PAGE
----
He wasn’t the ultimate legend like Amitabh Bacchan, neither was he a pioneer superstar like Rajesh Khanna. He isn’t a Dilip Saab either. He was a pale shadow underneath the aura of his elder brother and showman, Raj Kapoor. But, by all means, Shammi Kapoor was one of the charismatic celebrities that graced the silver screen in the 50s and 60s.
It’s never easy to belong to the Kapoor clan and expectations could get mammoth if you are a sibling of the ominously talented RK. But his emergence was phenomenal and post ‘Tumsa Nahin Dekha’, there was no looking back. I have never been a great admirer of his credentials as an actor, but he definitely was cherubic and made his characters look lively. No wonder, he is known by all as a fighter and treated life like an ice cream: enjoy it before it melts.
Cheerful and soulful performances in films like ‘Kashmir ki Kali’, ‘Junglee’, ‘Prince’, ‘An evening in Paris’ and ‘Brahmachari’ made him a youth icon; ‘Teesri Manzil’ hit the jackpot and Shammi was reigning high. His greatest and defining strength was obviously Rafi Saab, and his voice catapulted him to superstar status with his jovial charm. I don’t vividly remember his films but the songs in his numerous blockbusters were aids during my childhood days. They were inarguably, the finest.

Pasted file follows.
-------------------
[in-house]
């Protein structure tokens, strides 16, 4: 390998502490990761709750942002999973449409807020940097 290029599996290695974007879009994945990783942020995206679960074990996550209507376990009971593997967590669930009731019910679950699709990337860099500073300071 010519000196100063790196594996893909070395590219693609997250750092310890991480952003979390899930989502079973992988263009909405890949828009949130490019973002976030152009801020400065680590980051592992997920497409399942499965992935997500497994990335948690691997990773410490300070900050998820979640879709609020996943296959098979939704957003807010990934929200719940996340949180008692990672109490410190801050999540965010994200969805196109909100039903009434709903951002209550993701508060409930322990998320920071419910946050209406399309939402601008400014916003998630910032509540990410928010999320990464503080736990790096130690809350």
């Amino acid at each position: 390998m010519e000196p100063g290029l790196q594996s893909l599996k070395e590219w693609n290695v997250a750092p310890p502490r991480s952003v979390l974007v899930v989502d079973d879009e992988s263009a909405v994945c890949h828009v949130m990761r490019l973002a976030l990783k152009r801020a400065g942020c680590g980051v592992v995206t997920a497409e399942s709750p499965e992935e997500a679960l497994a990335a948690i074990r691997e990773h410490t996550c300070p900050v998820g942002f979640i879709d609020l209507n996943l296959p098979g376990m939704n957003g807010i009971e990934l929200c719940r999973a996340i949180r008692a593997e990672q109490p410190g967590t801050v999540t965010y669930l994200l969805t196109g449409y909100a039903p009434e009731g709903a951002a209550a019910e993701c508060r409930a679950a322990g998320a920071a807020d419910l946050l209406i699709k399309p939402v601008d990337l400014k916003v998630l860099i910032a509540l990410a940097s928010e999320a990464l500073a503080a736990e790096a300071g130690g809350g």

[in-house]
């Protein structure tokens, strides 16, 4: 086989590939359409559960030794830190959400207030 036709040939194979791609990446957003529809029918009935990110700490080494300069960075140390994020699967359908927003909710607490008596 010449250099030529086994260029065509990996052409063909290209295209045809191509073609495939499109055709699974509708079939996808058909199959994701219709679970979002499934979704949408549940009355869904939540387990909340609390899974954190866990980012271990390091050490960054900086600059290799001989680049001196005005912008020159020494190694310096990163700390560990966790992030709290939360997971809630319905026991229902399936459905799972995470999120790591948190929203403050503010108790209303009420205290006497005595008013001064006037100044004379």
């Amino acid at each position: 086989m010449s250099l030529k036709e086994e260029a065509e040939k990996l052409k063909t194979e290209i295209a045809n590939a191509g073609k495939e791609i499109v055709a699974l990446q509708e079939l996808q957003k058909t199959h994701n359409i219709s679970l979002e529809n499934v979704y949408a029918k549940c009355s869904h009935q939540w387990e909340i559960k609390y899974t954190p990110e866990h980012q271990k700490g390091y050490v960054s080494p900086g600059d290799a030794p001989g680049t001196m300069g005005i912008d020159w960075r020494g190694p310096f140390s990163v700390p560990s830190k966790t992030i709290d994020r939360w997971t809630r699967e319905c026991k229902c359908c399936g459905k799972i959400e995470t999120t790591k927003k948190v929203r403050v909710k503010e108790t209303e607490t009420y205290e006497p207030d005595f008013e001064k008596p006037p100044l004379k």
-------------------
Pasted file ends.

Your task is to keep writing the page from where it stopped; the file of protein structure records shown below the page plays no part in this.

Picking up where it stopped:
One of the recent trivia that caught my imagination towards Shammi Kapoor was his penchant towards possessing tech gadgets and exploring them. He was one of the first in the industry to lay his hands on a MacBook and his fondness towards growing technology was a surprise to many (at least, I am usually famished to hear such updates from the park).
A great enthusiast, Shammi Kapoor lived cinema with honesty and passion.
‘Tareef karoon kya uski
Jisne tumhe banaya…’
The ‘Prince’ leaves abode but his legacy will linger for a long time to come.